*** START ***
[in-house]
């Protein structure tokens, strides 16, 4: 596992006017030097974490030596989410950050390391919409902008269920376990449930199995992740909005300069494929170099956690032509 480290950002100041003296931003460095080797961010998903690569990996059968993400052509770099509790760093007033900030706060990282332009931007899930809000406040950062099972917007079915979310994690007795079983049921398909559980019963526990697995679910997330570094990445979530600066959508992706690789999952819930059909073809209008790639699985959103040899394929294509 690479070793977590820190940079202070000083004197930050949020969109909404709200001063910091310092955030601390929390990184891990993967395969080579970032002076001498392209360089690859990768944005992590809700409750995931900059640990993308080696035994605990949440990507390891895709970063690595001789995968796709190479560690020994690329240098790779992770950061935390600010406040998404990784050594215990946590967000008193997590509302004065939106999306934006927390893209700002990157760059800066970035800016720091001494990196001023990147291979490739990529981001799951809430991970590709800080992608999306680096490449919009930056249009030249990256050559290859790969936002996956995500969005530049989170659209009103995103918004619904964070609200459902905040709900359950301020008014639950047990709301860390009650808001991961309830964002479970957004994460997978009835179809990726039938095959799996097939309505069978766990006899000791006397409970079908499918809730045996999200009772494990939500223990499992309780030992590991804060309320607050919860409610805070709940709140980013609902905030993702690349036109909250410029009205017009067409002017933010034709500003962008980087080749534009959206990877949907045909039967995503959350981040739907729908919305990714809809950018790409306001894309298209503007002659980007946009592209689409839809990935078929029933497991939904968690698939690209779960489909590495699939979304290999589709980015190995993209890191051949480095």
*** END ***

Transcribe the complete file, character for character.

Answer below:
[in-house]
């Protein structure tokens, strides 16, 4: 596992006017030097974490030596989410950050390391919409902008269920376990449930199995992740909005300069494929170099956690032509 480290950002100041003296931003460095080797961010998903690569990996059968993400052509770099509790760093007033900030706060990282332009931007899930809000406040950062099972917007079915979310994690007795079983049921398909559980019963526990697995679910997330570094990445979530600066959508992706690789999952819930059909073809209008790639699985959103040899394929294509 690479070793977590820190940079202070000083004197930050949020969109909404709200001063910091310092955030601390929390990184891990993967395969080579970032002076001498392209360089690859990768944005992590809700409750995931900059640990993308080696035994605990949440990507390891895709970063690595001789995968796709190479560690020994690329240098790779992770950061935390600010406040998404990784050594215990946590967000008193997590509302004065939106999306934006927390893209700002990157760059800066970035800016720091001494990196001023990147291979490739990529981001799951809430991970590709800080992608999306680096490449919009930056249009030249990256050559290859790969936002996956995500969005530049989170659209009103995103918004619904964070609200459902905040709900359950301020008014639950047990709301860390009650808001991961309830964002479970957004994460997978009835179809990726039938095959799996097939309505069978766990006899000791006397409970079908499918809730045996999200009772494990939500223990499992309780030992590991804060309320607050919860409610805070709940709140980013609902905030993702690349036109909250410029009205017009067409002017933010034709500003962008980087080749534009959206990877949907045909039967995503959350981040739907729908919305990714809809950018790409306001894309298209503007002659980007946009592209689409839809990935078929029933497991939904968690698939690209779960489909590495699939979304290999589709980015190995993209890191051949480095």